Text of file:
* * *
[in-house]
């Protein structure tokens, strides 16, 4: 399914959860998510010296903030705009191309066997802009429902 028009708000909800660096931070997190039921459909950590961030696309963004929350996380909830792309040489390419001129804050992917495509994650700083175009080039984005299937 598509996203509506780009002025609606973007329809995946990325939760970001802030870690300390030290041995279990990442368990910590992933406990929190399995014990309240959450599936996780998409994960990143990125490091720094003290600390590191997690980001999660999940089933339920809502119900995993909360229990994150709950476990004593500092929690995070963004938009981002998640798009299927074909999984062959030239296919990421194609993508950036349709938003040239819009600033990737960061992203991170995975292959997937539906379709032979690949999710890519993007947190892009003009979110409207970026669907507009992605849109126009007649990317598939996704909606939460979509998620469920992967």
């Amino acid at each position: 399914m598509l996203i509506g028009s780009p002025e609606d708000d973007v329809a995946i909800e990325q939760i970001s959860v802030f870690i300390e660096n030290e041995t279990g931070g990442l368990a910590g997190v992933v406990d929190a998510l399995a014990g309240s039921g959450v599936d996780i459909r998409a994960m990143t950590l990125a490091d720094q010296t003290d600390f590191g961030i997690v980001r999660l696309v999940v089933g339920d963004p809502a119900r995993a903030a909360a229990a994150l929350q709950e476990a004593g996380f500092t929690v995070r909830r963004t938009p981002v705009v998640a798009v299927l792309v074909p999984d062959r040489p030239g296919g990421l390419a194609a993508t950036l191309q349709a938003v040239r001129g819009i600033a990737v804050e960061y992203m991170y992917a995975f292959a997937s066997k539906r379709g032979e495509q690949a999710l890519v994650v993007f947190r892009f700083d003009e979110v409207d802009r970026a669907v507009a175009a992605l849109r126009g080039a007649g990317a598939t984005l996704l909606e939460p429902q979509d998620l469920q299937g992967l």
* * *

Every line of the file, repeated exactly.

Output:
[in-house]
């Protein structure tokens, strides 16, 4: 399914959860998510010296903030705009191309066997802009429902 028009708000909800660096931070997190039921459909950590961030696309963004929350996380909830792309040489390419001129804050992917495509994650700083175009080039984005299937 598509996203509506780009002025609606973007329809995946990325939760970001802030870690300390030290041995279990990442368990910590992933406990929190399995014990309240959450599936996780998409994960990143990125490091720094003290600390590191997690980001999660999940089933339920809502119900995993909360229990994150709950476990004593500092929690995070963004938009981002998640798009299927074909999984062959030239296919990421194609993508950036349709938003040239819009600033990737960061992203991170995975292959997937539906379709032979690949999710890519993007947190892009003009979110409207970026669907507009992605849109126009007649990317598939996704909606939460979509998620469920992967």
């Amino acid at each position: 399914m598509l996203i509506g028009s780009p002025e609606d708000d973007v329809a995946i909800e990325q939760i970001s959860v802030f870690i300390e660096n030290e041995t279990g931070g990442l368990a910590g997190v992933v406990d929190a998510l399995a014990g309240s039921g959450v599936d996780i459909r998409a994960m990143t950590l990125a490091d720094q010296t003290d600390f590191g961030i997690v980001r999660l696309v999940v089933g339920d963004p809502a119900r995993a903030a909360a229990a994150l929350q709950e476990a004593g996380f500092t929690v995070r909830r963004t938009p981002v705009v998640a798009v299927l792309v074909p999984d062959r040489p030239g296919g990421l390419a194609a993508t950036l191309q349709a938003v040239r001129g819009i600033a990737v804050e960061y992203m991170y992917a995975f292959a997937s066997k539906r379709g032979e495509q690949a999710l890519v994650v993007f947190r892009f700083d003009e979110v409207d802009r970026a669907v507009a175009a992605l849109r126009g080039a007649g990317a598939t984005l996704l909606e939460p429902q979509d998620l469920q299937g992967l």